Judge Richard Leon has just issued an injunction on the NSA’s collection of the phone metadata of J.J. Little and his lawfirm. Little got added as a plaintiff to Larry Klayman’s suit (in which Leon earlier found the program unconstitutional but stayed his own injunction) so as to have a Verizon Business Services customer who could be certain his phone records had been collected.
The order will undoubtedly set off a bit of a scramble, not because pulling Little’s phone records really presents any difficulty for the NSA (they already defeat list so many records it’s clear they have the ability to at least make those records inaccessible to a search, though they don’t want to explain the full application of that process; hopefully this ruling will lead to more candor on this point). Rather, the NSA will want to ensure this program has constitutional sanction because it also collects so many other records of Americans (in his book, for example, Charlie Savage confirmed my earlier analysis that the Internet dragnet moved, in part, overseas rather than being shut down). And the DC Circuit is likely to respond to quickly override Leon.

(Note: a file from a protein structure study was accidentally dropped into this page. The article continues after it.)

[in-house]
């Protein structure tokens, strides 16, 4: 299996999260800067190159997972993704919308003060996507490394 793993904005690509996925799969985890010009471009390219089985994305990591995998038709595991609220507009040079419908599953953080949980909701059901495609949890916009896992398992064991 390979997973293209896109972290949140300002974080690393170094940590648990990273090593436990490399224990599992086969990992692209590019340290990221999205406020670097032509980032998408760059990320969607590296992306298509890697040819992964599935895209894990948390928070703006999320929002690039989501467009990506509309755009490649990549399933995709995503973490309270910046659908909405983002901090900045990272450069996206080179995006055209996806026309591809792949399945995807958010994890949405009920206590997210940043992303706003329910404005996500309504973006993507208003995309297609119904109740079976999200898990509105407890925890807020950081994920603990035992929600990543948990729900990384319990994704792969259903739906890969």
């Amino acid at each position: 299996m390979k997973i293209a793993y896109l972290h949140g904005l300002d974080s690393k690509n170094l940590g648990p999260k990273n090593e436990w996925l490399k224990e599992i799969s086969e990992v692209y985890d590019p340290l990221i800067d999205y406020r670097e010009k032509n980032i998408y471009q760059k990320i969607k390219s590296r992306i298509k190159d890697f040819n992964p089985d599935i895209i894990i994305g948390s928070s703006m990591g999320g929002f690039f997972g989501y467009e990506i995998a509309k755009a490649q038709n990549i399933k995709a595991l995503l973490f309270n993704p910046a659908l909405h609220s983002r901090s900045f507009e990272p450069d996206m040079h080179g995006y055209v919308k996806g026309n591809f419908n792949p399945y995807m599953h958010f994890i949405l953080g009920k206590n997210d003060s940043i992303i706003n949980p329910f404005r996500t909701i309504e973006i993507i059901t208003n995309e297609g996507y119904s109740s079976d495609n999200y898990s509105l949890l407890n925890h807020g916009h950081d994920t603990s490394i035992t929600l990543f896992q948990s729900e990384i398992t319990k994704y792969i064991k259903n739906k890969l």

That said, Leon’s order is most interesting for its analysis of the government’s claim it can carry out this program because of a Special Need. In it, he repeats efficacy arguments he made in his earlier ruling: rather than present any new evidence that the program has been useful, it has instead just said the threat environment requires it. But he also notes that this special need, unlike that of, say, a TSA check, does not have a deterrence effect. That’s interesting because the government’s own secrecy about how many calls are collected would make any deterrence uncertain (indeed, terrorists might be expected to move communications to the Internet, believing falsely that attracts less attention).
As I said, the DC Circuit is likely to overturn this. But it will give the government a few days of headaches until that point.